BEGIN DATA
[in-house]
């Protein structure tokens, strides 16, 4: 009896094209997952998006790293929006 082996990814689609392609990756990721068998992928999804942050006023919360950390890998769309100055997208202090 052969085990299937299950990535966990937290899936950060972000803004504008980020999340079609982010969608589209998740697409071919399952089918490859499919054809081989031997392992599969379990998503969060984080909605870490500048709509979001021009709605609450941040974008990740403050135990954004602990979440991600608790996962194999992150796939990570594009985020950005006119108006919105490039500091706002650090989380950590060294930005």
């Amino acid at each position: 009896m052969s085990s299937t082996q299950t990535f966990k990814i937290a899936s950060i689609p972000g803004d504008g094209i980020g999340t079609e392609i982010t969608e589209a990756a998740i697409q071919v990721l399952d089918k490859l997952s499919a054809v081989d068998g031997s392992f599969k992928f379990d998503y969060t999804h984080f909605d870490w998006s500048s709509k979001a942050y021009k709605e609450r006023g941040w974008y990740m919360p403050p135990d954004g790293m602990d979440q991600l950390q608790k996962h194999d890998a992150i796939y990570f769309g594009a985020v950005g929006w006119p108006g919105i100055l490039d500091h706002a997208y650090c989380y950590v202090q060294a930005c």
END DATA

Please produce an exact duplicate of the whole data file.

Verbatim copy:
[in-house]
């Protein structure tokens, strides 16, 4: 009896094209997952998006790293929006 082996990814689609392609990756990721068998992928999804942050006023919360950390890998769309100055997208202090 052969085990299937299950990535966990937290899936950060972000803004504008980020999340079609982010969608589209998740697409071919399952089918490859499919054809081989031997392992599969379990998503969060984080909605870490500048709509979001021009709605609450941040974008990740403050135990954004602990979440991600608790996962194999992150796939990570594009985020950005006119108006919105490039500091706002650090989380950590060294930005």
């Amino acid at each position: 009896m052969s085990s299937t082996q299950t990535f966990k990814i937290a899936s950060i689609p972000g803004d504008g094209i980020g999340t079609e392609i982010t969608e589209a990756a998740i697409q071919v990721l399952d089918k490859l997952s499919a054809v081989d068998g031997s392992f599969k992928f379990d998503y969060t999804h984080f909605d870490w998006s500048s709509k979001a942050y021009k709605e609450r006023g941040w974008y990740m919360p403050p135990d954004g790293m602990d979440q991600l950390q608790k996962h194999d890998a992150i796939y990570f769309g594009a985020v950005g929006w006119p108006g919105i100055l490039d500091h706002a997208y650090c989380y950590v202090q060294a930005c």